Anamoe Drive’s first single received a second run of publicity this year with the release of its official music video by Dublin-based multidisciplinary artist, Julie Weber, in November.

Oisín said: “Julie got onto me months ago saying she loved the song and asked if she could use the track for an exhibition.

“When I saw the exhibition video, it was amazing. I loved her interpretation of the emotion in the song and the performances. I can take very little credit, but it was a perfect video for the song.”


Following the release of his first single under Anamoe Drive, to much praise for the Irish music industry and press, and his return from touring with Moen, Oisín only had one opportunity to perform his new music to a live audience (at the famed Ruby Sessions) before lockdown.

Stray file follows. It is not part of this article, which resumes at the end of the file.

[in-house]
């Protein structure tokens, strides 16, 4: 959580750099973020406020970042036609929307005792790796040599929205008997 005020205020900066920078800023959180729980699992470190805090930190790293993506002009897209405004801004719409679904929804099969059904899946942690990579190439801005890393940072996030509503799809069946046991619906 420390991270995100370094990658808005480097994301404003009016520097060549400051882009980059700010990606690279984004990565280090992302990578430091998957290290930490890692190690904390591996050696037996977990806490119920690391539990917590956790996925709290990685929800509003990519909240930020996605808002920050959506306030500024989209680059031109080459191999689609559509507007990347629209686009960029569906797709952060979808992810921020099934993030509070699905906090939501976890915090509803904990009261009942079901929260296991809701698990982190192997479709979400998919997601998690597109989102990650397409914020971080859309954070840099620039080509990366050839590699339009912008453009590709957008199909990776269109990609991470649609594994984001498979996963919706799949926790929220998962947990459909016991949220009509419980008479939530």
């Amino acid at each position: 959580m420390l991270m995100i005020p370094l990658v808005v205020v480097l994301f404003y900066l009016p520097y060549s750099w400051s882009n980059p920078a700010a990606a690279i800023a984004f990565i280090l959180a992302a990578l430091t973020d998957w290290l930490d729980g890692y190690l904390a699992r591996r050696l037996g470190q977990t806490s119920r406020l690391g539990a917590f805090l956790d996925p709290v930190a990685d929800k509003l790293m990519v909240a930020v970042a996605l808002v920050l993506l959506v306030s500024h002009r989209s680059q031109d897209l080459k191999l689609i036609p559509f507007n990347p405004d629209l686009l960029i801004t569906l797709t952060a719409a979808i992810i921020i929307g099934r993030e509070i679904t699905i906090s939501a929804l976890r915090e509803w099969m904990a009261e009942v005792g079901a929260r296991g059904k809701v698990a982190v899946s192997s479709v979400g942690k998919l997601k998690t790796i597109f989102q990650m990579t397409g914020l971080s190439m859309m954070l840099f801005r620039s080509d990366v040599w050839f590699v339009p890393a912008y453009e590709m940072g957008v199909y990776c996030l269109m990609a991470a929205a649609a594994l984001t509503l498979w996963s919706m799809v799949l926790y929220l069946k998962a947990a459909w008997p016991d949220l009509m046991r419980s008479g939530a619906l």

He said: “We were due to tour all over Europe with Thumper, from May until November of this year, and I had planned to record and do some gigs as Anamoe Drive in between but, you know, everyone knows what happened then to the world.”

When everything was stripped away earlier in the year, Oisín said he was reminded of why he was doing music in the first place.

“All of this year, I had a tour of Europe planned, I was going to be on the road from about May until November. And when I had all of that stripped away, and all release plans thrown up in the air, it was a heavy blow. You also realised that you aligned your own worth with how busy you were, or how visibly ‘successful’, for want of a better term, you’ve become.

“I always preach this idea that you have to be careful [when you’re in the creative industry] not to align your career achievements with your self worth too much. I realised, by the time I got to this year, I had been doing that all along anyway.”

Oisín said he saw the importance of trying to strip that back and really get into the craft again and have the success come from the work and a place that was internal.